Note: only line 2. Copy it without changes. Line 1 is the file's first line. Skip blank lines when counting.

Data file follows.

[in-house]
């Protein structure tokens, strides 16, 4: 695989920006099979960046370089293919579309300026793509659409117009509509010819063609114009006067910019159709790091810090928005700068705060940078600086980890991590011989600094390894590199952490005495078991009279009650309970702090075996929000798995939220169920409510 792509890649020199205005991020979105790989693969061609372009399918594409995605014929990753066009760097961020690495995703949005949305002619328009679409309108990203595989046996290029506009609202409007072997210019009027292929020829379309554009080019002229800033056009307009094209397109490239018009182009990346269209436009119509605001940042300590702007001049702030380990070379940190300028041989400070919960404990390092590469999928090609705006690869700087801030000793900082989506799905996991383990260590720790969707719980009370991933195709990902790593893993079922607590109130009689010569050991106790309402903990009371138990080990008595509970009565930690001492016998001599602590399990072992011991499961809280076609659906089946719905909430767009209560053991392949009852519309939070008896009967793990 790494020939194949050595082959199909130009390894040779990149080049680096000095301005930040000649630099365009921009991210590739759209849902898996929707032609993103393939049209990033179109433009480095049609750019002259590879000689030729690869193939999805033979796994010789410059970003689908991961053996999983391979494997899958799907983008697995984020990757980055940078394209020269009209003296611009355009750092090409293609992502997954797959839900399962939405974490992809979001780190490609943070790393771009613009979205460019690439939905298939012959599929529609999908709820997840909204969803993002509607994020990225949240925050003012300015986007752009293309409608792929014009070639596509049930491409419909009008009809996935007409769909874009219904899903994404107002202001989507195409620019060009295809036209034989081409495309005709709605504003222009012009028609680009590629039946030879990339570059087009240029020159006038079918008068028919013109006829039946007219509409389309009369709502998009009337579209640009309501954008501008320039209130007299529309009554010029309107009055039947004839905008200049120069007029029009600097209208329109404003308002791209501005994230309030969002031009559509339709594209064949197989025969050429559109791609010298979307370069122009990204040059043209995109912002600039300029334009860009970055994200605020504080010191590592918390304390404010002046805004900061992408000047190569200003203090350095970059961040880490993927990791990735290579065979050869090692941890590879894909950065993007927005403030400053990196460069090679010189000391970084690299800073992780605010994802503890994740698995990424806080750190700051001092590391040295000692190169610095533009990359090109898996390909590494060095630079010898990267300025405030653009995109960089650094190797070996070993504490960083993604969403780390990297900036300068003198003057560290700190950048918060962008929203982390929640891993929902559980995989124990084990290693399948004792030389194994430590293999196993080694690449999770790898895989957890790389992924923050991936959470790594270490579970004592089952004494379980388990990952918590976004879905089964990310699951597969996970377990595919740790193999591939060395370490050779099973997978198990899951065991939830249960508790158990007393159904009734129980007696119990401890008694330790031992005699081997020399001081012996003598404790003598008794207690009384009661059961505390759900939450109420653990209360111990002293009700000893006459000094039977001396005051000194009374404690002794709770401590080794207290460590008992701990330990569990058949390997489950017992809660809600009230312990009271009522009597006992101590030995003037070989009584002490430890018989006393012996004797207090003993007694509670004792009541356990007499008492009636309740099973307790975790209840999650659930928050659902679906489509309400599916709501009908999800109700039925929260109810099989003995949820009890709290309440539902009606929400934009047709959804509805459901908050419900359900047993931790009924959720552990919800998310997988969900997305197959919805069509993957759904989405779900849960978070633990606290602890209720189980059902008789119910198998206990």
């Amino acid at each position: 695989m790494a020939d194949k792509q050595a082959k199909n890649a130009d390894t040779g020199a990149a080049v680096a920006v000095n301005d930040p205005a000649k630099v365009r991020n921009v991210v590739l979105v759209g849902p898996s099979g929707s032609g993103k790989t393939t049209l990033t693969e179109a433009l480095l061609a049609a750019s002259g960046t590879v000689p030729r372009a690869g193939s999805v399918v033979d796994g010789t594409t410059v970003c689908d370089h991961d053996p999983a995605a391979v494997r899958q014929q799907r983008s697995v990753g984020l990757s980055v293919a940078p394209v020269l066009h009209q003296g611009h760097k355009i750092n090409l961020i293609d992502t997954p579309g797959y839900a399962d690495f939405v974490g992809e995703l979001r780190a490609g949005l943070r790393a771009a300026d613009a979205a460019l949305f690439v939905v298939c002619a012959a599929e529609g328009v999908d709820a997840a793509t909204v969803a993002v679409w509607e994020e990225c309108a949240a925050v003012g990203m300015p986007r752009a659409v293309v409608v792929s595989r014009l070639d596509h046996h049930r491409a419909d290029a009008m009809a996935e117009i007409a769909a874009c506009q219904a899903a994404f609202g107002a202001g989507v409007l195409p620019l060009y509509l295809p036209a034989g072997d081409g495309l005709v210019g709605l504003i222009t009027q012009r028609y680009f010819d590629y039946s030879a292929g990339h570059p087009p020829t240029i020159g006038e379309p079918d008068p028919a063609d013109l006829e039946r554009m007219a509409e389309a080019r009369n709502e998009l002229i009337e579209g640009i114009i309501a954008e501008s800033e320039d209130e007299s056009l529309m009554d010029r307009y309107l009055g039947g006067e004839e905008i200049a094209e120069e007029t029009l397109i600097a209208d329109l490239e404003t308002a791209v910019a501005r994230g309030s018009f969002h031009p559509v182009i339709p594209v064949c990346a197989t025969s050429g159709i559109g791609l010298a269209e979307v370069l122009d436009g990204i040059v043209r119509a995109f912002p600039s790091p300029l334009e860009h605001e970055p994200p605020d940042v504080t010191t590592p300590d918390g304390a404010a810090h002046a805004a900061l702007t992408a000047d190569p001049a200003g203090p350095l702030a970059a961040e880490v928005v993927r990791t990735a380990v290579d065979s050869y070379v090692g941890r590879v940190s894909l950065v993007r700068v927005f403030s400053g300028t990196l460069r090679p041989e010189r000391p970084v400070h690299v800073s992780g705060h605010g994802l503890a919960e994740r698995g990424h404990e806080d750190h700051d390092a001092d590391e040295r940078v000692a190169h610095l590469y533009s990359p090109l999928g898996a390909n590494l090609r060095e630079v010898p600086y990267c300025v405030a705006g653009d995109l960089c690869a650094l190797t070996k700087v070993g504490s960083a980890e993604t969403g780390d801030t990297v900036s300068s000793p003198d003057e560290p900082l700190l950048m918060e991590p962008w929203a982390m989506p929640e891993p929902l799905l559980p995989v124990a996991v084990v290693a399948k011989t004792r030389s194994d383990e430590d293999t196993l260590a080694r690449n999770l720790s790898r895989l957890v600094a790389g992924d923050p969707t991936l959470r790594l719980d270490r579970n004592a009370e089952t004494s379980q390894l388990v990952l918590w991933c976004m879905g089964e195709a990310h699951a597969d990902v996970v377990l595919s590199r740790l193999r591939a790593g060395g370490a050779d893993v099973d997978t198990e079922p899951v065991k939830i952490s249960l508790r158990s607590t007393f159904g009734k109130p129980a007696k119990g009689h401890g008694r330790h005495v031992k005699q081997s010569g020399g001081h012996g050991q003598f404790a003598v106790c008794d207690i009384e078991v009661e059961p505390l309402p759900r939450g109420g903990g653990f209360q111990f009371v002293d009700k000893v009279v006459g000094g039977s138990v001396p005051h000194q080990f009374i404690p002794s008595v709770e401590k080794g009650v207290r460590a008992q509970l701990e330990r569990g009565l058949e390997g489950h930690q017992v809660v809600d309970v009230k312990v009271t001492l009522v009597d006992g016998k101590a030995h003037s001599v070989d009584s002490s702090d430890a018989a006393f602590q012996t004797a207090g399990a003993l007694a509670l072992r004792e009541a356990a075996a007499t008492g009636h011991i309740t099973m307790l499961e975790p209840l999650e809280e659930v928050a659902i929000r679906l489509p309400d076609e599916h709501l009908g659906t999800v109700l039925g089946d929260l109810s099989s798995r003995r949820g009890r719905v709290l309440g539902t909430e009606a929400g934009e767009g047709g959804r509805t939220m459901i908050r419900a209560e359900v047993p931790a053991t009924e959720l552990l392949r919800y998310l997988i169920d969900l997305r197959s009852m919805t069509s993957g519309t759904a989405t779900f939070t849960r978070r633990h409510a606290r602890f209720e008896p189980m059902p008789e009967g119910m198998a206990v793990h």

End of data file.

């Protein structure tokens, strides 16, 4: 695989920006099979960046370089293919579309300026793509659409117009509509010819063609114009006067910019159709790091810090928005700068705060940078600086980890991590011989600094390894590199952490005495078991009279009650309970702090075996929000798995939220169920409510 792509890649020199205005991020979105790989693969061609372009399918594409995605014929990753066009760097961020690495995703949005949305002619328009679409309108990203595989046996290029506009609202409007072997210019009027292929020829379309554009080019002229800033056009307009094209397109490239018009182009990346269209436009119509605001940042300590702007001049702030380990070379940190300028041989400070919960404990390092590469999928090609705006690869700087801030000793900082989506799905996991383990260590720790969707719980009370991933195709990902790593893993079922607590109130009689010569050991106790309402903990009371138990080990008595509970009565930690001492016998001599602590399990072992011991499961809280076609659906089946719905909430767009209560053991392949009852519309939070008896009967793990 790494020939194949050595082959199909130009390894040779990149080049680096000095301005930040000649630099365009921009991210590739759209849902898996929707032609993103393939049209990033179109433009480095049609750019002259590879000689030729690869193939999805033979796994010789410059970003689908991961053996999983391979494997899958799907983008697995984020990757980055940078394209020269009209003296611009355009750092090409293609992502997954797959839900399962939405974490992809979001780190490609943070790393771009613009979205460019690439939905298939012959599929529609999908709820997840909204969803993002509607994020990225949240925050003012300015986007752009293309409608792929014009070639596509049930491409419909009008009809996935007409769909874009219904899903994404107002202001989507195409620019060009295809036209034989081409495309005709709605504003222009012009028609680009590629039946030879990339570059087009240029020159006038079918008068028919013109006829039946007219509409389309009369709502998009009337579209640009309501954008501008320039209130007299529309009554010029309107009055039947004839905008200049120069007029029009600097209208329109404003308002791209501005994230309030969002031009559509339709594209064949197989025969050429559109791609010298979307370069122009990204040059043209995109912002600039300029334009860009970055994200605020504080010191590592918390304390404010002046805004900061992408000047190569200003203090350095970059961040880490993927990791990735290579065979050869090692941890590879894909950065993007927005403030400053990196460069090679010189000391970084690299800073992780605010994802503890994740698995990424806080750190700051001092590391040295000692190169610095533009990359090109898996390909590494060095630079010898990267300025405030653009995109960089650094190797070996070993504490960083993604969403780390990297900036300068003198003057560290700190950048918060962008929203982390929640891993929902559980995989124990084990290693399948004792030389194994430590293999196993080694690449999770790898895989957890790389992924923050991936959470790594270490579970004592089952004494379980388990990952918590976004879905089964990310699951597969996970377990595919740790193999591939060395370490050779099973997978198990899951065991939830249960508790158990007393159904009734129980007696119990401890008694330790031992005699081997020399001081012996003598404790003598008794207690009384009661059961505390759900939450109420653990209360111990002293009700000893006459000094039977001396005051000194009374404690002794709770401590080794207290460590008992701990330990569990058949390997489950017992809660809600009230312990009271009522009597006992101590030995003037070989009584002490430890018989006393012996004797207090003993007694509670004792009541356990007499008492009636309740099973307790975790209840999650659930928050659902679906489509309400599916709501009908999800109700039925929260109810099989003995949820009890709290309440539902009606929400934009047709959804509805459901908050419900359900047993931790009924959720552990919800998310997988969900997305197959919805069509993957759904989405779900849960978070633990606290602890209720189980059902008789119910198998206990």